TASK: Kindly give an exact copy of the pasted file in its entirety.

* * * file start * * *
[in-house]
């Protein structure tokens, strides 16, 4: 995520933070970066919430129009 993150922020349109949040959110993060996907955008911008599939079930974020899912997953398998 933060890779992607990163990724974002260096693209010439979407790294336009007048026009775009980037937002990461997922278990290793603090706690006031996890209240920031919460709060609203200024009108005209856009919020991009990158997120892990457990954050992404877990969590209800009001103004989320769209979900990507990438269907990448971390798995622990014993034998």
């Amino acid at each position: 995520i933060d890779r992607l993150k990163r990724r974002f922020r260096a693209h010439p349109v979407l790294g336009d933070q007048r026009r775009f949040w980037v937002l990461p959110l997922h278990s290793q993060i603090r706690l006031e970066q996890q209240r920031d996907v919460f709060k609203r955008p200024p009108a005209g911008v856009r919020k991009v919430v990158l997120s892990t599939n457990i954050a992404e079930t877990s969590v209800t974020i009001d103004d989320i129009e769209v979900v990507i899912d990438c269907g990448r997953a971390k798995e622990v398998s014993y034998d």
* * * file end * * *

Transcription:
[in-house]
């Protein structure tokens, strides 16, 4: 995520933070970066919430129009 993150922020349109949040959110993060996907955008911008599939079930974020899912997953398998 933060890779992607990163990724974002260096693209010439979407790294336009007048026009775009980037937002990461997922278990290793603090706690006031996890209240920031919460709060609203200024009108005209856009919020991009990158997120892990457990954050992404877990969590209800009001103004989320769209979900990507990438269907990448971390798995622990014993034998």
């Amino acid at each position: 995520i933060d890779r992607l993150k990163r990724r974002f922020r260096a693209h010439p349109v979407l790294g336009d933070q007048r026009r775009f949040w980037v937002l990461p959110l997922h278990s290793q993060i603090r706690l006031e970066q996890q209240r920031d996907v919460f709060k609203r955008p200024p009108a005209g911008v856009r919020k991009v919430v990158l997120s892990t599939n457990i954050a992404e079930t877990s969590v209800t974020i009001d103004d989320i129009e769209v979900v990507i899912d990438c269907g990448r997953a971390k798995e622990v398998s014993y034998d």